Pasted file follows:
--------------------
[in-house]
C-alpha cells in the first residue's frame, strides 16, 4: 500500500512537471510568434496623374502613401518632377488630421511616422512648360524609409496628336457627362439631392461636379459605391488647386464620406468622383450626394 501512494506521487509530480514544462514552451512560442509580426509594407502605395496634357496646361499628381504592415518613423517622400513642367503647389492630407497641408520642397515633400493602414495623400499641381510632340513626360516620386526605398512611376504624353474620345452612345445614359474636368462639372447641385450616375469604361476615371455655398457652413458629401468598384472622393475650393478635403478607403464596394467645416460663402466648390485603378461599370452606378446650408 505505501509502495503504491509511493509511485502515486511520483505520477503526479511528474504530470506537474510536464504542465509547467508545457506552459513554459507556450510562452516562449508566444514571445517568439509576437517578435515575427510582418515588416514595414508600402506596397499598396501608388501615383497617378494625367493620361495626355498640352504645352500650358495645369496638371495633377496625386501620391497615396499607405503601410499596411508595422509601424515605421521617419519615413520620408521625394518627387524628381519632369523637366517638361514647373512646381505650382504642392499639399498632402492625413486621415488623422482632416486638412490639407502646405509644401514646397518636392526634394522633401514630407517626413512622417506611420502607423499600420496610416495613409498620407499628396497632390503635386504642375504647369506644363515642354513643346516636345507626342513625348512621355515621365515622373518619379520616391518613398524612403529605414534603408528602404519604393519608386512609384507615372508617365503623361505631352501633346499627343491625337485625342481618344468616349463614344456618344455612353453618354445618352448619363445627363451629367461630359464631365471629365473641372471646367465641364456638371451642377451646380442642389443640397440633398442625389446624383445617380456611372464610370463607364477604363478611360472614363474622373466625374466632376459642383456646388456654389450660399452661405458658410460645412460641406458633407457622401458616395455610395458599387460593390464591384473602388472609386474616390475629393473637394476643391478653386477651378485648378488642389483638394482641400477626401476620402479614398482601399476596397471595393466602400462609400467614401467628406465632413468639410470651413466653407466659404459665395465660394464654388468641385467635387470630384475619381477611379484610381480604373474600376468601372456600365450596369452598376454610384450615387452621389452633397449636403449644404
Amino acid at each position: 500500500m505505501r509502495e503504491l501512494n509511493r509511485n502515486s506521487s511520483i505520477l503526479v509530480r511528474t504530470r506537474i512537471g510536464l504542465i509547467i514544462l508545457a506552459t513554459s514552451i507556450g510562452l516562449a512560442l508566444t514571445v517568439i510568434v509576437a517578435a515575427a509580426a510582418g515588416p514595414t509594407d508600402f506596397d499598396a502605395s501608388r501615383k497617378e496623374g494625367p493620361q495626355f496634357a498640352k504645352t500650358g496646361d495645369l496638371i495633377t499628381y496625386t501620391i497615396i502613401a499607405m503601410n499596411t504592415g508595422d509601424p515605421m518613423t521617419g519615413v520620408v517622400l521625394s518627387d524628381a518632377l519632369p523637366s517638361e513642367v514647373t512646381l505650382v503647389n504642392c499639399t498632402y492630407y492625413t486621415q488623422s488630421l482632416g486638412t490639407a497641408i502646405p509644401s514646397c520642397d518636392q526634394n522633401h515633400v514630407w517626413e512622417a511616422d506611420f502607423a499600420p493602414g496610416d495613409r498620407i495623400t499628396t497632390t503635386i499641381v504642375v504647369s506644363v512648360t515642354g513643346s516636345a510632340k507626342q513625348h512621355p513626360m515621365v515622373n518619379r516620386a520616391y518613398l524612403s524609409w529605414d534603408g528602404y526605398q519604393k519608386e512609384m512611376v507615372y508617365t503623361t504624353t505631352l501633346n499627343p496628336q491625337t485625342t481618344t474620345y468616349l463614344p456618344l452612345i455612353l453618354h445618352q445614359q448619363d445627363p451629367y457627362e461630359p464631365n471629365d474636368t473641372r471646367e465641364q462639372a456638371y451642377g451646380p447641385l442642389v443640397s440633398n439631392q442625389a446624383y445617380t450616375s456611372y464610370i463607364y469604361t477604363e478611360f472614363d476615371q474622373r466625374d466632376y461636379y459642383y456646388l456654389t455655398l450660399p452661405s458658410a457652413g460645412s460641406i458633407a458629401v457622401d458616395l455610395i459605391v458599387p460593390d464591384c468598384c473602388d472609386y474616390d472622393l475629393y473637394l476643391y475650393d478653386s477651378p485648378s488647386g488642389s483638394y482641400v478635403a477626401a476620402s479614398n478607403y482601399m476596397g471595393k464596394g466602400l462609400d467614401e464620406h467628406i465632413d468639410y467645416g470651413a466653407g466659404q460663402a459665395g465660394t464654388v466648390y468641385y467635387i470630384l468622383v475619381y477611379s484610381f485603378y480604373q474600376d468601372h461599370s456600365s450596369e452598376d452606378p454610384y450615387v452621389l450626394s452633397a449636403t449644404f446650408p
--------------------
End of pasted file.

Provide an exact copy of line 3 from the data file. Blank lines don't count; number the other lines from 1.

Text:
Amino acid at each position: 500500500m505505501r509502495e503504491l501512494n509511493r509511485n502515486s506521487s511520483i505520477l503526479v509530480r511528474t504530470r506537474i512537471g510536464l504542465i509547467i514544462l508545457a506552459t513554459s514552451i507556450g510562452l516562449a512560442l508566444t514571445v517568439i510568434v509576437a517578435a515575427a509580426a510582418g515588416p514595414t509594407d508600402f506596397d499598396a502605395s501608388r501615383k497617378e496623374g494625367p493620361q495626355f496634357a498640352k504645352t500650358g496646361d495645369l496638371i495633377t499628381y496625386t501620391i497615396i502613401a499607405m503601410n499596411t504592415g508595422d509601424p515605421m518613423t521617419g519615413v520620408v517622400l521625394s518627387d524628381a518632377l519632369p523637366s517638361e513642367v514647373t512646381l505650382v503647389n504642392c499639399t498632402y492630407y492625413t486621415q488623422s488630421l482632416g486638412t490639407a497641408i502646405p509644401s514646397c520642397d518636392q526634394n522633401h515633400v514630407w517626413e512622417a511616422d506611420f502607423a499600420p493602414g496610416d495613409r498620407i495623400t499628396t497632390t503635386i499641381v504642375v504647369s506644363v512648360t515642354g513643346s516636345a510632340k507626342q513625348h512621355p513626360m515621365v515622373n518619379r516620386a520616391y518613398l524612403s524609409w529605414d534603408g528602404y526605398q519604393k519608386e512609384m512611376v507615372y508617365t503623361t504624353t505631352l501633346n499627343p496628336q491625337t485625342t481618344t474620345y468616349l463614344p456618344l452612345i455612353l453618354h445618352q445614359q448619363d445627363p451629367y457627362e461630359p464631365n471629365d474636368t473641372r471646367e465641364q462639372a456638371y451642377g451646380p447641385l442642389v443640397s440633398n439631392q442625389a446624383y445617380t450616375s456611372y464610370i463607364y469604361t477604363e478611360f472614363d476615371q474622373r466625374d466632376y461636379y459642383y456646388l456654389t455655398l450660399p452661405s458658410a457652413g460645412s460641406i458633407a458629401v457622401d458616395l455610395i459605391v458599387p460593390d464591384c468598384c473602388d472609386y474616390d472622393l475629393y473637394l476643391y475650393d478653386s477651378p485648378s488647386g488642389s483638394y482641400v478635403a477626401a476620402s479614398n478607403y482601399m476596397g471595393k464596394g466602400l462609400d467614401e464620406h467628406i465632413d468639410y467645416g470651413a466653407g466659404q460663402a459665395g465660394t464654388v466648390y468641385y467635387i470630384l468622383v475619381y477611379s484610381f485603378y480604373q474600376d468601372h461599370s456600365s450596369e452598376d452606378p454610384y450615387v452621389l450626394s452633397a449636403t449644404f446650408p